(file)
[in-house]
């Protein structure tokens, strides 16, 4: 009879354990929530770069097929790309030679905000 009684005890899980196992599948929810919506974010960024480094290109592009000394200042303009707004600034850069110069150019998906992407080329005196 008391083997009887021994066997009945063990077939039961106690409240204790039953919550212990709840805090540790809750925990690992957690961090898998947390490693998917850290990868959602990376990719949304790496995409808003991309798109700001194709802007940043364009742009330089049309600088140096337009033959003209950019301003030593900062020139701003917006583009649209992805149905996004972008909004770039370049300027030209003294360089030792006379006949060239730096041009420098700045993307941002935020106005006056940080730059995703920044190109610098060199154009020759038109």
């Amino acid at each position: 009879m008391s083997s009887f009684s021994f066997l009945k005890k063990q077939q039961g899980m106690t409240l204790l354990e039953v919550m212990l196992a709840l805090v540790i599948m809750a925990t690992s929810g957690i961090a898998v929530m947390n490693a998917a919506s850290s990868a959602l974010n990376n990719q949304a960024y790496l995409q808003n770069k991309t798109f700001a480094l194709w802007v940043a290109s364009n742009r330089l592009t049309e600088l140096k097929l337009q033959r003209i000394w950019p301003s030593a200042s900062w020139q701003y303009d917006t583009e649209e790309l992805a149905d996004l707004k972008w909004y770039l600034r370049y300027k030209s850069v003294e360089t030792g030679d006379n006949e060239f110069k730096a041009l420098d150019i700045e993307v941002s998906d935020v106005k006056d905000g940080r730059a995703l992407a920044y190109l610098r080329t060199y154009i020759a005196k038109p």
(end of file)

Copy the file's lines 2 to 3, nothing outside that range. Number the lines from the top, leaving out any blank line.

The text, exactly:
């Protein structure tokens, strides 16, 4: 009879354990929530770069097929790309030679905000 009684005890899980196992599948929810919506974010960024480094290109592009000394200042303009707004600034850069110069150019998906992407080329005196 008391083997009887021994066997009945063990077939039961106690409240204790039953919550212990709840805090540790809750925990690992957690961090898998947390490693998917850290990868959602990376990719949304790496995409808003991309798109700001194709802007940043364009742009330089049309600088140096337009033959003209950019301003030593900062020139701003917006583009649209992805149905996004972008909004770039370049300027030209003294360089030792006379006949060239730096041009420098700045993307941002935020106005006056940080730059995703920044190109610098060199154009020759038109």
């Amino acid at each position: 009879m008391s083997s009887f009684s021994f066997l009945k005890k063990q077939q039961g899980m106690t409240l204790l354990e039953v919550m212990l196992a709840l805090v540790i599948m809750a925990t690992s929810g957690i961090a898998v929530m947390n490693a998917a919506s850290s990868a959602l974010n990376n990719q949304a960024y790496l995409q808003n770069k991309t798109f700001a480094l194709w802007v940043a290109s364009n742009r330089l592009t049309e600088l140096k097929l337009q033959r003209i000394w950019p301003s030593a200042s900062w020139q701003y303009d917006t583009e649209e790309l992805a149905d996004l707004k972008w909004y770039l600034r370049y300027k030209s850069v003294e360089t030792g030679d006379n006949e060239f110069k730096a041009l420098d150019i700045e993307v941002s998906d935020v106005k006056d905000g940080r730059a995703l992407a920044y190109l610098r080329t060199y154009i020759a005196k038109p």